If you don’t know the answers to these questions, you don’t have a content strategy. An effective, efficient content strategy really just comes down to just two elements: Every piece of content on your organization’s website should have a job to do. And success means finding that sweet spot where content meets your users’ needs as well as your business needs.
Once you feel somewhat confident you know what your users’ needs are, and your organization has clearly defined business goals, you’re ready to take the first step toward developing a content strategy. It’s time for an audit.
Fear not. A content audit is more like cleaning out a long-neglected closet than facing green-eyeshade enforcers from the IRS. A content audit should help you answer the following core questions:
- How much content does your organization have across its publishing landscape? Is there more, or less, in some categories than you expected?
- Which business goals and user needs are served the most and least?
- How much content is out of date or inaccurate?
- What content do you want to keep, or leave behind?
- What content needs to be rewritten?
Your audit should include not just the content on your website or in your blogs, but also your email newsletters and any customer-facing information from your affiliated websites (such as e-commerce, webinars, YouTube, conferences) and social media.
Quantity and quality
As authors Kristina Halvorson and Melissa Rach put it in their useful e-book “Content Strategy for the Web” (2012, Pearson Education), a content audit can be viewed in four categories: Substance, Structure, Workflow and Governance.
Substance refers to the quantity and quality of the content you’ve published. Structure refers to how well your content is categorized, or indexed (by keywords or a more formal taxonomy of topics and subtopics). Using your website’s analytics, the quantitative part of the audit should answer the following questions:
- How many items do you have for each source?
- What are the most popular content types (blog item, article, video, photo slideshow, etc.) for each source?
- How many items are there under each topic/subtopic? How many are not indexed, but should be?
- How do your pages fare with search-engine optimization (SEO)? There are free tools available online to help you assess this, such as SEO Quake and Moz.com.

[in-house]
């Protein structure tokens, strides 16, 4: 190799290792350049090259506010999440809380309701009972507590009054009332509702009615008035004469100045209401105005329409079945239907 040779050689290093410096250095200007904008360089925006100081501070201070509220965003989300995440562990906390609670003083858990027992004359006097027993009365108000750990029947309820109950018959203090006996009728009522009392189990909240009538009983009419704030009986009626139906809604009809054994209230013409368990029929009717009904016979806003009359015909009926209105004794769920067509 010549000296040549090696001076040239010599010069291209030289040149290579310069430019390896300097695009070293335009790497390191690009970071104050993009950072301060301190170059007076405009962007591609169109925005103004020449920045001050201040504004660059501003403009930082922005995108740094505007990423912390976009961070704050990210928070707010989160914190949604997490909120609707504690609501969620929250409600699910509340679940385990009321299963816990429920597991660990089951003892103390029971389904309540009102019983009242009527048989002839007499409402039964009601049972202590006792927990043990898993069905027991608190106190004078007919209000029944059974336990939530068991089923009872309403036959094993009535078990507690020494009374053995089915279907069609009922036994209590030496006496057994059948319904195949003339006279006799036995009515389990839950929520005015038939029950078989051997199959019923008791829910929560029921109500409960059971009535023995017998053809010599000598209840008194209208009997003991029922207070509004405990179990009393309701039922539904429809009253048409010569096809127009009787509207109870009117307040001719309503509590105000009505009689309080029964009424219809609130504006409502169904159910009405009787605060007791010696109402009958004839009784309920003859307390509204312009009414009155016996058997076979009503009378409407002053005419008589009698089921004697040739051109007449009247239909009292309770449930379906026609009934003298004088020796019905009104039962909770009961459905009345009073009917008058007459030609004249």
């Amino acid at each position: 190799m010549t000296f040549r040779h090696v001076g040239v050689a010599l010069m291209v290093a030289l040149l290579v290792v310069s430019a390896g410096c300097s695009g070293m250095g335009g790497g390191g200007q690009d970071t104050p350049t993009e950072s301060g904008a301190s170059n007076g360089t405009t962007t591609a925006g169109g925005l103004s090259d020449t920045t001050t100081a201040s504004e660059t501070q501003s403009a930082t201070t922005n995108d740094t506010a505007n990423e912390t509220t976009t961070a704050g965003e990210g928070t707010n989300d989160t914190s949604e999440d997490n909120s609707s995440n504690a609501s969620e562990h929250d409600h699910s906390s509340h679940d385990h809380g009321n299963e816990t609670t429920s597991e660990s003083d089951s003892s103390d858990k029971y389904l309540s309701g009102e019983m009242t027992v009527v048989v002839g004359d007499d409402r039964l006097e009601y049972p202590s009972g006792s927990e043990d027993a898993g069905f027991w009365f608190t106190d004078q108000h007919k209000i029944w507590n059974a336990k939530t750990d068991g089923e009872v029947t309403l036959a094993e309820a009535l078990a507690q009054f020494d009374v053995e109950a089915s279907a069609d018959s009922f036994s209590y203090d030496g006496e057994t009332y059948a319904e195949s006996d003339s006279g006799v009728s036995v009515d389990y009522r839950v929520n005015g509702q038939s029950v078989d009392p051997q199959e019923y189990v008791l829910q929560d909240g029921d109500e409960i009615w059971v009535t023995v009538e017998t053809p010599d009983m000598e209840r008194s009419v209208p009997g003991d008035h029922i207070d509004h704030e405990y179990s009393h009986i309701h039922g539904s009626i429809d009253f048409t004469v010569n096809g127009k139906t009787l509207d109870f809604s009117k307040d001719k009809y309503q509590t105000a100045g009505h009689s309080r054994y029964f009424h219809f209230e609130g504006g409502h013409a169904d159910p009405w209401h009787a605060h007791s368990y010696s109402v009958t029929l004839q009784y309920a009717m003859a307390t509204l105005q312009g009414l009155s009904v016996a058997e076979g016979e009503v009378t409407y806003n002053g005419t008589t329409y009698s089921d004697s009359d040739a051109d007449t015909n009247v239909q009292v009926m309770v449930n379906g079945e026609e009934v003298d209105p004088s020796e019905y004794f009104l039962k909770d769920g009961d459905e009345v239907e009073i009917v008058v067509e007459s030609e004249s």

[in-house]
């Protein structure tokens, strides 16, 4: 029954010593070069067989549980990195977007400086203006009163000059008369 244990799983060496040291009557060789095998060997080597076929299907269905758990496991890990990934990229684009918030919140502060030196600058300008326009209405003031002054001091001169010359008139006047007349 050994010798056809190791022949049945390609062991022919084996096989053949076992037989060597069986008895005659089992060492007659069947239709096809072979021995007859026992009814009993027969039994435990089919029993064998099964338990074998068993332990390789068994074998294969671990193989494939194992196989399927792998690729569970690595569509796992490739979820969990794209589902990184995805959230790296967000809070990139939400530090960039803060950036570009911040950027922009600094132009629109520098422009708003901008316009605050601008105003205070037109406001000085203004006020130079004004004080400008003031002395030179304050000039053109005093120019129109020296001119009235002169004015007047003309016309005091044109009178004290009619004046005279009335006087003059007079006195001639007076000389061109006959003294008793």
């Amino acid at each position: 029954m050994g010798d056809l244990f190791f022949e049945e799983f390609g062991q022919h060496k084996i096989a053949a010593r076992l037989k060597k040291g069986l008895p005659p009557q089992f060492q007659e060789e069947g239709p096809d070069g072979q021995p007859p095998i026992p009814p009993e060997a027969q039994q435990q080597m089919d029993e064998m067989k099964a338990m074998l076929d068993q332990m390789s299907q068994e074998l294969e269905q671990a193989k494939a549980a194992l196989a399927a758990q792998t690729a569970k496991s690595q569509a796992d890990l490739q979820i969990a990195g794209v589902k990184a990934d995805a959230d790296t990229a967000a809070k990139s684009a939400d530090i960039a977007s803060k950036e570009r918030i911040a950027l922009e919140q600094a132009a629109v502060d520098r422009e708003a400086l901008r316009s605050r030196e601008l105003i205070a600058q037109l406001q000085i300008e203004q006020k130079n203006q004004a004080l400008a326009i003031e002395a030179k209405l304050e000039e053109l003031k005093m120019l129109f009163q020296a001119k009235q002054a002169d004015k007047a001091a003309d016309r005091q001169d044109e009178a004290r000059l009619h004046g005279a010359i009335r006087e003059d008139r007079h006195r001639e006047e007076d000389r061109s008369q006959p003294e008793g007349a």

- What are the most popular referrals by item count?
- Which categories of items most often result in users staying on/leaving the site (bounce rate)?
The qualitative part of your audit is more difficult, but also more fun and revealing. Here is where you get to apply some judgment, by ranking your content according to some key attributes. You can decide what those are, but some common attributes include:
- How usable is the item? Does the link work; is the page buggy? Are the paragraphs too long or too short? Is it written well, in the voice and style you want to best reflect your brand? Does it meet a valid user need, as well as a business need? (If not, toss it.)
- Can you find it easily? How would a user find the item in your navigation, site search or third-party search?
- Is it timely? When was it last updated? Is the information still relevant today?
- Most importantly: Is there a call to action, something that would cause the user to take the next step in consuming your products or services?
The qualitative survey should help you answer the ultimate questions of what content to keep, what needs to be rewritten and what to remove from your site. You’ll also be able to assess what items need to be improved so they are part of an intentional customer journey, targeted to a specific user need, that results in an action.
Workflow and governance
The other two aspects of your audit involve how you publish and market your content. Look at your workflow — the steps you and your team take to conceive, create, produce and publish a piece of content. Are there ways to improve your workflow to improve quality and gain efficiencies?
Finally, consider questions of governance: Who makes the decision on what and when to publish (and how many get to make that decision)? Do you have a shared calendar that dictates when emails are sent and content is published? Who enforces writing quality, voice and branding guidelines?
Once you’ve answered these questions, congratulations: You’ve survived your audit, even if much of your content likely did not. You now have a kind of baseline MRI of your entire content publishing and marketing operation. From there, you can develop your content strategy, knowing better the steps you need to take to make your content work smarter for your organization.